Hong Kong is about to enact another security law on top of the draconian one Beijing imposed following prodemocracy protests in 2020. Known as Article 23, the new law includes a vague definition of state secrets, just like that under mainland Chinese law; the power to hold suspects without charges; and punishments for people who publish “false or misleading statements.”
The city’s mini constitution, which came into effect with its handover to China in 1997, actually requires the passage of Article 23. But no previous Hong Kong leader has been willing to take it on for fear of a ferocious backlash. In fact, the city’s government introduced a version of the article in 2003 but wound up shelving it under widespread criticism that the law violated Hong Kong’s special status.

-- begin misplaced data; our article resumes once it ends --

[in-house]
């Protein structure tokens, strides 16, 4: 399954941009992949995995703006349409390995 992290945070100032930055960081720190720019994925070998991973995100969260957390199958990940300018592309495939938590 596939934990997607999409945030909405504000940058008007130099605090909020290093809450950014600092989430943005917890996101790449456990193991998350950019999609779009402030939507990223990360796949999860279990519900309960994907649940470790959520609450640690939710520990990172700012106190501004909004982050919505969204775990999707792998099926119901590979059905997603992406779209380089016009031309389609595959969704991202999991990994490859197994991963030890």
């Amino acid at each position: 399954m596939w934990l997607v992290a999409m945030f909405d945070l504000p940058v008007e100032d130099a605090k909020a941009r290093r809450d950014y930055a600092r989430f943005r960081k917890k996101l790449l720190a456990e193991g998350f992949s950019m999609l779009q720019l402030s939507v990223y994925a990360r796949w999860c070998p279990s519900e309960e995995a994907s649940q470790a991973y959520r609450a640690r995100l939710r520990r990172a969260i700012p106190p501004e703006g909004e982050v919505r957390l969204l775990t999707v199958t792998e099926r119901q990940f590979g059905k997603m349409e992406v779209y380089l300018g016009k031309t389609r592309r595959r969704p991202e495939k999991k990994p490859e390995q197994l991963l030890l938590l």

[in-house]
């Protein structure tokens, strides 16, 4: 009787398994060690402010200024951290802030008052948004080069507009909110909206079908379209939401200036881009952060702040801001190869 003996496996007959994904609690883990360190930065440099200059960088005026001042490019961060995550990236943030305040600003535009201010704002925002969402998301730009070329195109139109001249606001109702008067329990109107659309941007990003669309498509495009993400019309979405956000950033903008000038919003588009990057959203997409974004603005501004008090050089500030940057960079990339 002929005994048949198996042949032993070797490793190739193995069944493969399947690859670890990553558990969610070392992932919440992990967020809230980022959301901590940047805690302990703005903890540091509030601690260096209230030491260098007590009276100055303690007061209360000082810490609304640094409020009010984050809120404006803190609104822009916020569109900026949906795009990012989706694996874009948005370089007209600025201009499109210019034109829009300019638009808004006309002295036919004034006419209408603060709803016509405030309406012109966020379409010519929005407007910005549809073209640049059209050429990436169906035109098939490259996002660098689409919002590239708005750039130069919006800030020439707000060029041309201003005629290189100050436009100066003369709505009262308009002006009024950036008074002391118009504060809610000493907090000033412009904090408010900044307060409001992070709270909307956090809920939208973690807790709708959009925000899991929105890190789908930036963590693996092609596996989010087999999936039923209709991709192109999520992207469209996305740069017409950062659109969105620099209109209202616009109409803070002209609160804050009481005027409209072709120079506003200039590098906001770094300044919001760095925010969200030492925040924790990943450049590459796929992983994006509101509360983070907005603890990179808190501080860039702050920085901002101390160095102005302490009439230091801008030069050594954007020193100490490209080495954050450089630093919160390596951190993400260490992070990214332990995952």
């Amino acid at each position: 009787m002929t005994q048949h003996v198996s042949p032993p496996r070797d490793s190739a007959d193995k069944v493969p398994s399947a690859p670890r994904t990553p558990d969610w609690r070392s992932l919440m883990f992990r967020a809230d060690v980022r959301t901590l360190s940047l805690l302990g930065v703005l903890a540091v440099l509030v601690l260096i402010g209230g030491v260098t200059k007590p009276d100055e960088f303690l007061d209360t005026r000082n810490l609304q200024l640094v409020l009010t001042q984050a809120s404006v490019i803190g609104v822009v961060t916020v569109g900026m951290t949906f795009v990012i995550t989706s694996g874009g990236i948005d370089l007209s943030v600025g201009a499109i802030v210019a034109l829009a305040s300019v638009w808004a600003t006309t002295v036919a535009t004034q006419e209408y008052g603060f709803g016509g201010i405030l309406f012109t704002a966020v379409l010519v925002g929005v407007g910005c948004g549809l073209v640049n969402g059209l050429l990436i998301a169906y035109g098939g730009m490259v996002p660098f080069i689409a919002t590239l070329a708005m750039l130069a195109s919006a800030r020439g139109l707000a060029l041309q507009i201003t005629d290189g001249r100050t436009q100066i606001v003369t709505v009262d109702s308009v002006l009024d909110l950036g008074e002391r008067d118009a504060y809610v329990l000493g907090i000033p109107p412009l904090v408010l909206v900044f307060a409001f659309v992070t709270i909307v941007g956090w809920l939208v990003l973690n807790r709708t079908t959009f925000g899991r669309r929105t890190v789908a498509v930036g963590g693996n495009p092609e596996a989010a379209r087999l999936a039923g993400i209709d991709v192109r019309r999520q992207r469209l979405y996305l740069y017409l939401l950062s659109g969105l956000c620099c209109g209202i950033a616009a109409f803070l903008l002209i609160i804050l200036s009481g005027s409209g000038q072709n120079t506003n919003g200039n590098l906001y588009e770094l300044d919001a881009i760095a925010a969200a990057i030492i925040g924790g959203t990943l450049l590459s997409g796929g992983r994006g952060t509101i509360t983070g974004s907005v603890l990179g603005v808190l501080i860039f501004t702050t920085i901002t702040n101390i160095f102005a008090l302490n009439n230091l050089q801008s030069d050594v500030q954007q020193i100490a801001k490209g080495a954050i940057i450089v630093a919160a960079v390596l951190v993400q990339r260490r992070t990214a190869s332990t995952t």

John Lee, Hong Kong’s chief executive, will face no such dissension this time around. The 2020 national-security law, combined with British colonial regulations that the city has resuscitated to criminalize political speech, have obliterated civic space. The government has reengineered the electoral process to wipe out opposition at every level, and stunt elections have replaced the city’s democratic model with “patriotic rule.”